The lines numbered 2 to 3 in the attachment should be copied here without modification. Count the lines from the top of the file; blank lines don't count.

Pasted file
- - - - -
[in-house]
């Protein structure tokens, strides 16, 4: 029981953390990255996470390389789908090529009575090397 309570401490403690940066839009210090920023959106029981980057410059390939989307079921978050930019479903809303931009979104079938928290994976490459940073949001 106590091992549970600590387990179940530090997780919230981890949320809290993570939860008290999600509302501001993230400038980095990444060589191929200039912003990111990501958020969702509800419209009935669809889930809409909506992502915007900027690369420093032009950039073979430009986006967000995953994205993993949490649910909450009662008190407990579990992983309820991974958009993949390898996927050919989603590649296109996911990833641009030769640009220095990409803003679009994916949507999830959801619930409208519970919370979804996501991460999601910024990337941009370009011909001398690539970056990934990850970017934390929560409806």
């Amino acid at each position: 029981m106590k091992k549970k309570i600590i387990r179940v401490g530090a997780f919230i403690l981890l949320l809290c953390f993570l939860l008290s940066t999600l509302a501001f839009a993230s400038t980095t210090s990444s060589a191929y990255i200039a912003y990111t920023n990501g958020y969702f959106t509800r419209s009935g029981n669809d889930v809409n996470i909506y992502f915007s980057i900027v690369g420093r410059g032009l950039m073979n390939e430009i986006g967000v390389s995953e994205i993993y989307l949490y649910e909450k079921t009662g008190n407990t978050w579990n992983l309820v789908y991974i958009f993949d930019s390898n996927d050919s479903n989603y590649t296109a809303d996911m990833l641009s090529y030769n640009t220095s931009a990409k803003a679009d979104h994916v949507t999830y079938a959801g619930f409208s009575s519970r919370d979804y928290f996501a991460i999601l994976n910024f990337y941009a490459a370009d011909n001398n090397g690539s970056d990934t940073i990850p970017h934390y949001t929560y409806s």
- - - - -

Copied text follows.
């Protein structure tokens, strides 16, 4: 029981953390990255996470390389789908090529009575090397 309570401490403690940066839009210090920023959106029981980057410059390939989307079921978050930019479903809303931009979104079938928290994976490459940073949001 106590091992549970600590387990179940530090997780919230981890949320809290993570939860008290999600509302501001993230400038980095990444060589191929200039912003990111990501958020969702509800419209009935669809889930809409909506992502915007900027690369420093032009950039073979430009986006967000995953994205993993949490649910909450009662008190407990579990992983309820991974958009993949390898996927050919989603590649296109996911990833641009030769640009220095990409803003679009994916949507999830959801619930409208519970919370979804996501991460999601910024990337941009370009011909001398690539970056990934990850970017934390929560409806």
């Amino acid at each position: 029981m106590k091992k549970k309570i600590i387990r179940v401490g530090a997780f919230i403690l981890l949320l809290c953390f993570l939860l008290s940066t999600l509302a501001f839009a993230s400038t980095t210090s990444s060589a191929y990255i200039a912003y990111t920023n990501g958020y969702f959106t509800r419209s009935g029981n669809d889930v809409n996470i909506y992502f915007s980057i900027v690369g420093r410059g032009l950039m073979n390939e430009i986006g967000v390389s995953e994205i993993y989307l949490y649910e909450k079921t009662g008190n407990t978050w579990n992983l309820v789908y991974i958009f993949d930019s390898n996927d050919s479903n989603y590649t296109a809303d996911m990833l641009s090529y030769n640009t220095s931009a990409k803003a679009d979104h994916v949507t999830y079938a959801g619930f409208s009575s519970r919370d979804y928290f996501a991460i999601l994976n910024f990337y941009a490459a370009d011909n001398n090397g690539s970056d990934t940073i990850p970017h934390y949001t929560y409806s």